# Astounding “Natural” Identities

The modest sequence $$1,2,3,4,\ldots$$ can do some rather awe-inspiring things, when properly arranged. Here’s a short list of some of its many impressive feats.

There are numerous expressions for $$\pi$$ relying on the progression of integers, including the Wallis formula: $$\frac{\pi}{2} = \frac{2}{1} \cdot \frac{2}{3} \cdot \frac{4}{3} \cdot \frac{4}{5} \cdot \frac{6}{5} \cdot \frac{6}{7} \cdots$$ (which can be derived from Complex Analysis using an infinite product representation for the sine function) and an elegant alternating sum: $$\frac{\pi-3}{4} = \frac{1}{2\cdot 3\cdot 4}-\frac{1}{4\cdot 5\cdot 6}+\frac{1}{6\cdot 7\cdot 8}-\cdots$$ (try to prove this!). Euler’s number $$e$$ has similarly surprising formulas, such as $$\frac{1}{e-2} = 1+\frac{1}{2+\frac{2}{3+\frac{3}{4+\frac{4}{5+\cdots}}}}$$ (listed at MathWorld) and $$\frac{e}{e-1} = 1+\frac{1+\frac{1+\frac{1+\cdots}{2+\cdots}}{2+\frac{2+\cdots}{3+\cdots}}}{2+\frac{2+\frac{2+\cdots}{3+\cdots}}{3+\frac{3+\cdots}{4+\cdots}}}$$ (which is problem 1745 in Mathematics Magazine, posed by Gerald A. Edgar).

The list doesn’t stop here! The nested square-root identity $$3 = \sqrt{1+2\sqrt{1+3\sqrt{1+4\sqrt{1+\cdots}}}}$$ is attributed to Ramanujan (on this Wikipedia page). As another curiosity, the sequence $$\frac{1}{2},\qquad \frac{1}{2} \Big/ \frac{3}{4},\qquad \frac{\frac{1}{2} \big/ \frac{3}{4}}{\frac{5}{6} \big/ \frac{7}{8}},\qquad \frac{\frac{1}{2} \big/ \frac{3}{4}}{\frac{5}{6} \big/ \frac{7}{8}} \bigg/ \frac{\frac{9}{10} \big/ \frac{11}{12}}{\frac{13}{14} \big/ \frac{15}{16}},\qquad\ldots$$ (which relates to the Thue-Morse sequence) can be shown to converge to $$\sqrt{2}/2$$.

There are many pretty/unexpected/crazy formulas obtainable from the natural numbers $$1,2,3,4,\ldots$$ that could not fit in this post. What are some of your favorites?

# Secret Santa (Now with Fewer Hats!)

As we approach the holiday season, some of you may soon participate in—or perhaps even organize—a “Secret Santa” exchange. Specifically, some number of people enter the exchange, and each is assigned one person (their Santee) to give a gift to (or multiple gifts… or other craziness…), in such a way that each person also receives from one person (their Santa). As organizers of such an exchange, how should we choose a permutation of the participants, i.e., an assignment of each person to his/her Santee? Here’s one method: put all names in a hat, and let each player extract a name at random. What could go wrong?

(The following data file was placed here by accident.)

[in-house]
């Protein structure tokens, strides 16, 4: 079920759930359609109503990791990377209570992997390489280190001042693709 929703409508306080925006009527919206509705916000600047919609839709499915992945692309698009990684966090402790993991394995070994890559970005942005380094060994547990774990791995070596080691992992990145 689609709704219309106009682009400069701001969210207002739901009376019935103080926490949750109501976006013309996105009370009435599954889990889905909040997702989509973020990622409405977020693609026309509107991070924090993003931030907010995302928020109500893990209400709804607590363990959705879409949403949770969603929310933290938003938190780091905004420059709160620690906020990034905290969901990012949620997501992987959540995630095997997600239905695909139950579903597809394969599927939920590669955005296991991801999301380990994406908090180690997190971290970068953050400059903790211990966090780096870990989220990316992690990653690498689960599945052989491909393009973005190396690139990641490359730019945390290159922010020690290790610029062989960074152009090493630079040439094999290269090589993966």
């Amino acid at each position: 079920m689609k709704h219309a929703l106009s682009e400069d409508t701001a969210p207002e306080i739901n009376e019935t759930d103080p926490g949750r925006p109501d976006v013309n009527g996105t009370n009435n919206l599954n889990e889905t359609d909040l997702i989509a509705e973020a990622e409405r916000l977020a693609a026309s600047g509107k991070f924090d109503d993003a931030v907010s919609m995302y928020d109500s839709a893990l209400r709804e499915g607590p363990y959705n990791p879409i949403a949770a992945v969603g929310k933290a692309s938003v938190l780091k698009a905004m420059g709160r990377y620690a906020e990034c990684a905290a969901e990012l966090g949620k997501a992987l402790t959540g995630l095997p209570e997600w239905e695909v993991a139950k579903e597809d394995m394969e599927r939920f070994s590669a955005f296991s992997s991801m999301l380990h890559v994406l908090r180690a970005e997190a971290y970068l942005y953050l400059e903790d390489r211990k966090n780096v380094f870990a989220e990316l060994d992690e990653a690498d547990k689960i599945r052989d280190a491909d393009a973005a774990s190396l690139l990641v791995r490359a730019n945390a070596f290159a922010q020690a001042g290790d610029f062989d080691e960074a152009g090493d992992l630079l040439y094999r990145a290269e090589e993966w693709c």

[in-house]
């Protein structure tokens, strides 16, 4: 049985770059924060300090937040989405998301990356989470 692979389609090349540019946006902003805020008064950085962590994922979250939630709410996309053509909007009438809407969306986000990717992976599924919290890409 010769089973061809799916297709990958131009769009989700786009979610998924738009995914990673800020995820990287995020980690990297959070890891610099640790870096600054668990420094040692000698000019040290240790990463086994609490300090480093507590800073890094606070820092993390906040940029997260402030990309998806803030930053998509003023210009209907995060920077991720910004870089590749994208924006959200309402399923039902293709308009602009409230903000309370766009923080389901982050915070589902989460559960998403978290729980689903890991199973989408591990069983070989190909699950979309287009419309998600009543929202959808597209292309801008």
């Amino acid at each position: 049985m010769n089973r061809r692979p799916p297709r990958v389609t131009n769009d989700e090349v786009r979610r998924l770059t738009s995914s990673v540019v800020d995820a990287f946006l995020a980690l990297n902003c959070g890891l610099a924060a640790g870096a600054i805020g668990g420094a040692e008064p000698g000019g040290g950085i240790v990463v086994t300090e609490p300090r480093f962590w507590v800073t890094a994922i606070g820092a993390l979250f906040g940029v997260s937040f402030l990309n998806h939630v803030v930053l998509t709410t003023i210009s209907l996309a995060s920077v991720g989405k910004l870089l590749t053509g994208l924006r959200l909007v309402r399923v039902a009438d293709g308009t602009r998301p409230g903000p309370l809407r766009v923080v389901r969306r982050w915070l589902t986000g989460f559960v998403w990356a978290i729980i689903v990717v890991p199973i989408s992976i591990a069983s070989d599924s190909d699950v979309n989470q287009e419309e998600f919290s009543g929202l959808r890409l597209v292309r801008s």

For starters, someone might pick their own name! Shopping for yourself might make the task easier, but this seems to contradict the (Christmas) spirit of the exchange. If we pick randomly as above, and if there are $$n$$ people in the exchange, what is the probability that no one picks him/herself? For large $$n$$, this answer tends toward $$1/e = .3679\ldots$$, where $$e = 2.718\ldots$$ is Euler’s number. So, with more than a 63 percent chance, someone is left out. (See below for a proof of this fact.)

What else might go wrong? Perhaps we also want to avoid two people being assigned each other, so that this pair doesn’t feel excluded. What is the chance of a randomly chosen permutation having no excluded person or pair? This can be computed to tend toward $$1/e^{3/2} = .2231\ldots$$, so there is some left out person or pair with almost 80% probability. And if we wish to make sure there are no excluded groups of size at most 6, say, then the chance of failure limits to $$1-e^{-1-\frac{1}{2}-\frac{1}{3}-\frac{1}{4}-\frac{1}{5}-\frac{1}{6}} = .9137$$ for large $$n$$.

So, while Santa hats may be fluffy and festive, Secret Santa hats are a bad idea. What should we do to organize our exchange? Here’s one option: just make a big cycle. Specifically, write all names in some random order and chain them up, e.g., $$2\to 6\to 7\to 3\to 1\to 4\to 5\to 2$$ (if the “names” are just 1, 2, …, 7).

### Where do these numbers come from?

How can we compute the probabilities mentioned above? One common method to prove the $$1/e$$ probability uses the principle of Inclusion-Exclusion, but here is a sketch of an argument that doesn’t rely on this technique. Let $$A_n$$ be the number of permutations of $$n$$ people with no person assigned to him/herself. Such a permutation is called a Derangement, and a direct counting argument can be used to show that $$A_n = (n-1)(A_{n-1} + A_{n-2})$$ (see the Wikipedia page for derangements, for example). As there are $$n!$$ total permutations of the players, the desired probability is $$P_n = A_n/n!$$, so the above formula can be manipulated to $$P_n-P_{n-1} = -\frac{1}{n}(P_{n-1}-P_{n-2})$$. This produces $$P_n-P_{n-1} = \frac{(-1)^n}{n!}$$ by induction, so we obtain $$P_n = 1-\frac{1}{1!}+\frac{1}{2!}-\frac{1}{3!}+\cdots+\frac{(-1)^n}{n!}.$$ As $$n$$ gets big this value tends toward the infinite sum $$\sum_{i=0}^\infty \frac{(-1)^i}{i!} = 1/e$$.

The other probabilities mentioned take more work. A well-suited tool is that of (Exponential) Generating Functions, which in this case help organize a more complicated Inclusion-Exclusion argument. Using these, it can be shown that the probability that a random permutation of $$n$$ players has no groups of size 6 or less is equal to the coefficient of $$x^n$$ in the power series expansion of $$\frac{1}{1-x}\cdot e^{-\left(x+\frac{x^2}{2} + \cdots + \frac{x^6}{6}\right)}.$$